Surviving Master’s Thesis Writing 101


Our columnist, Lavinia Disa, shared her experience in completing her master’s thesis at The University of Auckland, New Zealand. Some essential tips were also outlined by her in order to survive the process of master’s thesis writing. 


In my final year at The University of Auckland, I enrolled in a 30-point dissertation, which made up only 12.5% of the overall structure of the MA programme. Regardless of the weighting, most Master’s students are likely to undergo a significant research project throughout their study. Sometimes the challenges come from time management, as students will work on a thesis while being enrolled in other courses as well. For some others, the difficult part is adapting to new research paradigms, ethics, and culture in foreign countries. Here I would like to share five practical tips on writing a Master’s thesis, dissertation, or any major research report which I learned first-hand.

  1. Know Your Supervisor’s Supervision Style and Your Preference

The relationship between a student and a supervisor will be unique to each pair, depending on each person’s style of communication and work and personality. My supervisor, for example, was very meticulous and strove for effectiveness. Over a year, we only met six times as she preferred e-mail correspondence to in-person meetings. Weekly or biweekly, I sent her my writing draft, which she would comment using track changes on the document. After revising it, I would send it back to her.

With my supervisor, Dr. Rosemary Wette
Disa and her supervisor, Dr. Rosemary Wette. Source: Personal Documentation

My supervisor demonstrated a role as “the editor” with high intensity of work that was product-oriented and focused on the language based on the styles of supervision laid out in this article. While I deem this, indeed, productive, sometimes I felt that I needed more encouragement. I could’ve clarified it to her that I needed personal support, but at that time, having my dissertation sorted was already a blessing. Thus, if you feel that the supervision style between you and your supervisor does not work out well, ask for some counselling time with him/her so that the two of you can get along better.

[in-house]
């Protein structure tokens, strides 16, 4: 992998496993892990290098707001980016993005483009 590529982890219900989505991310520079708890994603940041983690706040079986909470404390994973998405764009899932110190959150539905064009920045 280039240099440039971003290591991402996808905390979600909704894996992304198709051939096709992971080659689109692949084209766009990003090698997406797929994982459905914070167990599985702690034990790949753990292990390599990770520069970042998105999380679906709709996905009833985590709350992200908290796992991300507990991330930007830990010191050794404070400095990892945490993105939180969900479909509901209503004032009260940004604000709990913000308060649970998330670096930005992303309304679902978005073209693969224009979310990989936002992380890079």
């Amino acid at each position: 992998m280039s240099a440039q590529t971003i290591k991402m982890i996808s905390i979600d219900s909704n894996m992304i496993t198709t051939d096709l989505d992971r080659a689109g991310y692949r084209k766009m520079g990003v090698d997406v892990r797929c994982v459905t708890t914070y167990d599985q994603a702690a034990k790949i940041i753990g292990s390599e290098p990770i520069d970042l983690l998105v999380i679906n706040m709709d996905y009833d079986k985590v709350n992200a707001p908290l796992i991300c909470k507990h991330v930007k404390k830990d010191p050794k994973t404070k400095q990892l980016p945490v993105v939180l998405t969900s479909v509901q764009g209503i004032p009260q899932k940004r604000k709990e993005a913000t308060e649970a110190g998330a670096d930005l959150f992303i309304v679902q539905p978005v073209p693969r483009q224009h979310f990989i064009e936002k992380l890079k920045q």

1. Fill Out Human Ethics Application (if needed)

My research project involved human participants, and in New Zealand, this kind of research should be granted permission by the Human Participants Ethics Committee before the researcher can proceed with data collection. The purpose of the ethics assessment is to make sure that the participants’ involvement in the study will not harm them in any way, either physically or psychologically. The application form inquires about the study’s objectives, summary, design, as well as how the respondents will give their fully informed consent, among others.

Ethics application outcome
Ethics application outcome for Disa’s research. Source: The University of Auckland

In my experience, it took me a month to smoothen the application draft (my supervisor was really helpful by showing an example of a successful application by her former supervisee). The pre-screening result came out three weeks after the first submission. I finally obtained an approval to do the fieldwork a month after submitting minor revisions to the earlier application. This process can feel gruesome to you, but it’s necessary. As long as you follow the procedure and cooperate with your supervisor and the committee, the application process will run well. Just make sure that all details are provided in a clear and complete manner. The guidelines and other relevant information on the human ethics application at my university can be found here.